Does a form of copyright protection exist for safeguarding the creativity of a chef? Can copyright claims be made for recipes? This has been a much-discussed topic in recent years in the gastronomic field that until now has not found a definite answer.
Now a book published in the Alma-Plan series deals with the topic of copyright protection for chefs, offering tools to chefs and foodbloggers for understanding how one's job can be considered in all respects a creative work and, therefore, protected from imitations.
After three years of research, the authors, Carmine Coviello and Davide Mondin, lawyers and Alma professors, have tried to shed light on this complex and still unexplored question with the volume “Food Law: the Protection of Creativity in the Kitchen.”
Chef Davide Scabin of the restaurant “Combal.Zero,” who has made creativity and research a distinctive trait of his cooking, has written the preface since cues within the book are taken from two case studies related to his traditional dishes.
When a recipe is worthy of protection
“First of all,” said Carmine Coviello, who is specialized in the sectors of art, music and entertainment, “it is necessary to decide what elements make a dish a creative work.”
That is, there must be a personal contribution from the author, in such a way that the gastronomic work is a step forward compared to existing knowledge.
“Creativity,” he continues, “can be manifested in the use of ingredients never before considered or already known but used in an unprecedented way, in the originality of the physical structure or the appearance of the dish or product and in its name.”
Therefore, if the gastronomic creation is intrinsically innovative, then it can be protected even in legal terms.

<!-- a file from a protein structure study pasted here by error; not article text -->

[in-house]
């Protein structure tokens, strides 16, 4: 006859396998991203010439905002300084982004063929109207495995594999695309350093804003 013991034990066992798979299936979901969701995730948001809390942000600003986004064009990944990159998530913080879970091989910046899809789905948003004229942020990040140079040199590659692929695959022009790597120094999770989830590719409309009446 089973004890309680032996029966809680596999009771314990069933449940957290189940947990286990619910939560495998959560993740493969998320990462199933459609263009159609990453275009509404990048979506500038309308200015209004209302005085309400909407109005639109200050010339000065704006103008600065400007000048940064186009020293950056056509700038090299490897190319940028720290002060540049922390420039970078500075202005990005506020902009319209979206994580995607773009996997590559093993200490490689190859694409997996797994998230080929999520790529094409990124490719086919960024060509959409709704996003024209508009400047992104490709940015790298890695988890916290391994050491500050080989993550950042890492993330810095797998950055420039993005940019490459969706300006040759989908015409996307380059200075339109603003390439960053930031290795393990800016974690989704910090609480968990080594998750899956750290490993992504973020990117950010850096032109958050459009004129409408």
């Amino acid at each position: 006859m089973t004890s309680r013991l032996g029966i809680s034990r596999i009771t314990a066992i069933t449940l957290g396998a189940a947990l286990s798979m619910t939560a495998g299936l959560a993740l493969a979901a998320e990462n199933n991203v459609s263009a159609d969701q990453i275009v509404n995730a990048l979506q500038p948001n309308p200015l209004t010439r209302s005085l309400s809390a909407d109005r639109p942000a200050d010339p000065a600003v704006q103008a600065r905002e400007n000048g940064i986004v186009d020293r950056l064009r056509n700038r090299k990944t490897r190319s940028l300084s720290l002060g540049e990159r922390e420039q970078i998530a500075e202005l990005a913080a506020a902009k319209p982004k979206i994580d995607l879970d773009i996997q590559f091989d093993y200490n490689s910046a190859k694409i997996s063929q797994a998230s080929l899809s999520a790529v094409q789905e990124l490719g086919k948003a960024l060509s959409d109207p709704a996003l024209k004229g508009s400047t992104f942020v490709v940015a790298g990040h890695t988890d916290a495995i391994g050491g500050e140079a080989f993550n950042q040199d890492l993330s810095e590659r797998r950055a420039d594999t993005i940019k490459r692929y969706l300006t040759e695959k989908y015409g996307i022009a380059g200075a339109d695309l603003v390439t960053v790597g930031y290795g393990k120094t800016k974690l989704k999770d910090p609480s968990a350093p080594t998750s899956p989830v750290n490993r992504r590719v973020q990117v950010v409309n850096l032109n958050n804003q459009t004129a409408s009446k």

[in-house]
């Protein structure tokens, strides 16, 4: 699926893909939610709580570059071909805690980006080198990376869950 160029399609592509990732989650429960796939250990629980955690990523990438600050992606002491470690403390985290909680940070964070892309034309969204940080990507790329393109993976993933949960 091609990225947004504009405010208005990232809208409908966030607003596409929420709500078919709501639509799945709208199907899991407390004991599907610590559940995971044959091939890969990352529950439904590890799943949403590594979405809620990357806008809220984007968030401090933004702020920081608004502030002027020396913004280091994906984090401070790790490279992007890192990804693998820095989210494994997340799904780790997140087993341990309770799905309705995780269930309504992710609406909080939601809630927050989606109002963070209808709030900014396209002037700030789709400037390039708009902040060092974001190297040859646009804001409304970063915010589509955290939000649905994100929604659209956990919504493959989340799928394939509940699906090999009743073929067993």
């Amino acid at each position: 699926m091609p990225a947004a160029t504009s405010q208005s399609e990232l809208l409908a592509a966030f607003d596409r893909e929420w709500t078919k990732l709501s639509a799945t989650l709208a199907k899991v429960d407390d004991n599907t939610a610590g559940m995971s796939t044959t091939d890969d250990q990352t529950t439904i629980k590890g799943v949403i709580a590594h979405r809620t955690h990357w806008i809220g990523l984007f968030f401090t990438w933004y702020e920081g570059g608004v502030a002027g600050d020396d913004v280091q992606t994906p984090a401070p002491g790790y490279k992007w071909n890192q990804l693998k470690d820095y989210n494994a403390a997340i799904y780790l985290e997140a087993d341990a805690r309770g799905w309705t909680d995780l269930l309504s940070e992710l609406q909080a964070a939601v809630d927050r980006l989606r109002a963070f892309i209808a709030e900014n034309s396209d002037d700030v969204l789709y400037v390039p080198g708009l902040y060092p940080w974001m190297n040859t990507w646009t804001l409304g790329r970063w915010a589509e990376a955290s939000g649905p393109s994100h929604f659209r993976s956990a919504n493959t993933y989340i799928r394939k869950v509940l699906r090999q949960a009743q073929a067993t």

The protection may concern, first and foremost, the “recipe,” understood as an abstract explanation of how to obtain a dish or a product. In the same way, therefore, as a literary or musical work, if in the form of a written text, file, video, etc.
And if it possesses certain characteristics in terms of expressive originality, regardless of the novelty of the gastronomic information contained.
“The culinary art is perhaps the most complete of the arts because it involves the five senses: taste, smell, sight, touch and even hearing,” he said. “An art that is consumed. The first traces of this right to protection can be found even in a third century A.D. code, preserved in Venice’s Biblioteca Marciana, in which it is clearly stated that a cook who invents a recipe should enjoy ownership rights to it for approximately two years. Then there is the more recent ruling of the Court of Milan, the 9763 from July 10, 2013, which condemns the author of a book for having copied several recipes from a blog.”
The dish as a work of design
Then, there are the other forms of protection, such as a patents, used, however, for products reproduced industrially. One famous example are the “Marille” by Giorgetto Giugiaro for Voiello, filed in 1983. Or those for filing secret recipes (drinks or certain bitters) which must meet specific requisites and procedures.
Lastly, there is also the problem of a dish considered as a work of design, where it is not the recipe itself being considered, but the final composition. “In this case,” concludes Coviello, “one must appeal to the Industrial Property Code.”
A registry of international recipes
“Freedom exists if there is protection,” adds Coviello. “Not as a conclusion, but as a starting point from which one can go and rediscover, reinvent and modify the recipes in an endless creative game, making changes and innovations. Ending with, perhaps, a large registry of international recipes, which collects traditions from around the world and contributes to the growth and development of the world’s cuisine.”
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